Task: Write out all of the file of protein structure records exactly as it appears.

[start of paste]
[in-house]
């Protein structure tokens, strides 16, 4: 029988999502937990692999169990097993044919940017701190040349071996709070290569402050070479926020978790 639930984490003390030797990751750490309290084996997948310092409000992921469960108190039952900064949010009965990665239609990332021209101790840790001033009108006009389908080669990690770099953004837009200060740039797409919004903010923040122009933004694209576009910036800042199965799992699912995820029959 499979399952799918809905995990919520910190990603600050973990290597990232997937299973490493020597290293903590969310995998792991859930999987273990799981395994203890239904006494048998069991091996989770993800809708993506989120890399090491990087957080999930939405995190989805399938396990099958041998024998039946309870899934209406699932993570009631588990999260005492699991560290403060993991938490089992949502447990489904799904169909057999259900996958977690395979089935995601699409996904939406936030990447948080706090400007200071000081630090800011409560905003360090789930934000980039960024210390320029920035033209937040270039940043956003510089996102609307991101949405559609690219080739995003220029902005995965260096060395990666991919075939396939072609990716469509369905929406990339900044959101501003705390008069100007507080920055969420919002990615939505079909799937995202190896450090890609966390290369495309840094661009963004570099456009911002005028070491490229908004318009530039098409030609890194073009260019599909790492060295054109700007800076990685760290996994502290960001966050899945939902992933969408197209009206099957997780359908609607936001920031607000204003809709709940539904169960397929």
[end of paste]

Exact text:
[in-house]
């Protein structure tokens, strides 16, 4: 029988999502937990692999169990097993044919940017701190040349071996709070290569402050070479926020978790 639930984490003390030797990751750490309290084996997948310092409000992921469960108190039952900064949010009965990665239609990332021209101790840790001033009108006009389908080669990690770099953004837009200060740039797409919004903010923040122009933004694209576009910036800042199965799992699912995820029959 499979399952799918809905995990919520910190990603600050973990290597990232997937299973490493020597290293903590969310995998792991859930999987273990799981395994203890239904006494048998069991091996989770993800809708993506989120890399090491990087957080999930939405995190989805399938396990099958041998024998039946309870899934209406699932993570009631588990999260005492699991560290403060993991938490089992949502447990489904799904169909057999259900996958977690395979089935995601699409996904939406936030990447948080706090400007200071000081630090800011409560905003360090789930934000980039960024210390320029920035033209937040270039940043956003510089996102609307991101949405559609690219080739995003220029902005995965260096060395990666991919075939396939072609990716469509369905929406990339900044959101501003705390008069100007507080920055969420919002990615939505079909799937995202190896450090890609966390290369495309840094661009963004570099456009911002005028070491490229908004318009530039098409030609890194073009260019599909790492060295054109700007800076990685760290996994502290960001966050899945939902992933969408197209009206099957997780359908609607936001920031607000204003809709709940539904169960397929």